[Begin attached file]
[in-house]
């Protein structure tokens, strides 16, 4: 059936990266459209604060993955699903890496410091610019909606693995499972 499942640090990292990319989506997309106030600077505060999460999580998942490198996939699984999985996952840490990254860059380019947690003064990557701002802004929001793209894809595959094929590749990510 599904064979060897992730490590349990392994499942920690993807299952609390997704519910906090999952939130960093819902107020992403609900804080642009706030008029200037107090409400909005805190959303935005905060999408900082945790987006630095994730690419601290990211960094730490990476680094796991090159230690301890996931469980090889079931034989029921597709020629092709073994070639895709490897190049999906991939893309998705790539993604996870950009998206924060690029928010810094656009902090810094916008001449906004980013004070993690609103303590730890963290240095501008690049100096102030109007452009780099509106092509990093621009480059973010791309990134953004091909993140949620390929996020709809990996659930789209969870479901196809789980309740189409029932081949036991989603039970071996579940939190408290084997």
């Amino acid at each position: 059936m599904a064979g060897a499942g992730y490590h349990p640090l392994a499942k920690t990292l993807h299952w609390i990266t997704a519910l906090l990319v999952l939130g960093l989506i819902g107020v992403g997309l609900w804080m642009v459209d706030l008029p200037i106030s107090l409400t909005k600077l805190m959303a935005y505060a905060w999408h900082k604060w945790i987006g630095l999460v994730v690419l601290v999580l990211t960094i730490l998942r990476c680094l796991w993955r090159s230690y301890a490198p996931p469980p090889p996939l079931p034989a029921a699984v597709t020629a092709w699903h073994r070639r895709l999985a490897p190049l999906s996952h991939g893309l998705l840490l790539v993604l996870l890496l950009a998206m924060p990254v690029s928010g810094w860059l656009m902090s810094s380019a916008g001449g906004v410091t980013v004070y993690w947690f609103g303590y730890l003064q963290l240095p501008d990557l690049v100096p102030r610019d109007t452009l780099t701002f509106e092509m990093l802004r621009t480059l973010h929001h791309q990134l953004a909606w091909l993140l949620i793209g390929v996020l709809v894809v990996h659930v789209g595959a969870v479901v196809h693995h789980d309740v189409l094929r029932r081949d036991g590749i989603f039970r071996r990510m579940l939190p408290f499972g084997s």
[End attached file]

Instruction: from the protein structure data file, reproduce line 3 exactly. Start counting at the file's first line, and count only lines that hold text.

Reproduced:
């Amino acid at each position: 059936m599904a064979g060897a499942g992730y490590h349990p640090l392994a499942k920690t990292l993807h299952w609390i990266t997704a519910l906090l990319v999952l939130g960093l989506i819902g107020v992403g997309l609900w804080m642009v459209d706030l008029p200037i106030s107090l409400t909005k600077l805190m959303a935005y505060a905060w999408h900082k604060w945790i987006g630095l999460v994730v690419l601290v999580l990211t960094i730490l998942r990476c680094l796991w993955r090159s230690y301890a490198p996931p469980p090889p996939l079931p034989a029921a699984v597709t020629a092709w699903h073994r070639r895709l999985a490897p190049l999906s996952h991939g893309l998705l840490l790539v993604l996870l890496l950009a998206m924060p990254v690029s928010g810094w860059l656009m902090s810094s380019a916008g001449g906004v410091t980013v004070y993690w947690f609103g303590y730890l003064q963290l240095p501008d990557l690049v100096p102030r610019d109007t452009l780099t701002f509106e092509m990093l802004r621009t480059l973010h929001h791309q990134l953004a909606w091909l993140l949620i793209g390929v996020l709809v894809v990996h659930v789209g595959a969870v479901v196809h693995h789980d309740v189409l094929r029932r081949d036991g590749i989603f039970r071996r990510m579940l939190p408290f499972g084997s």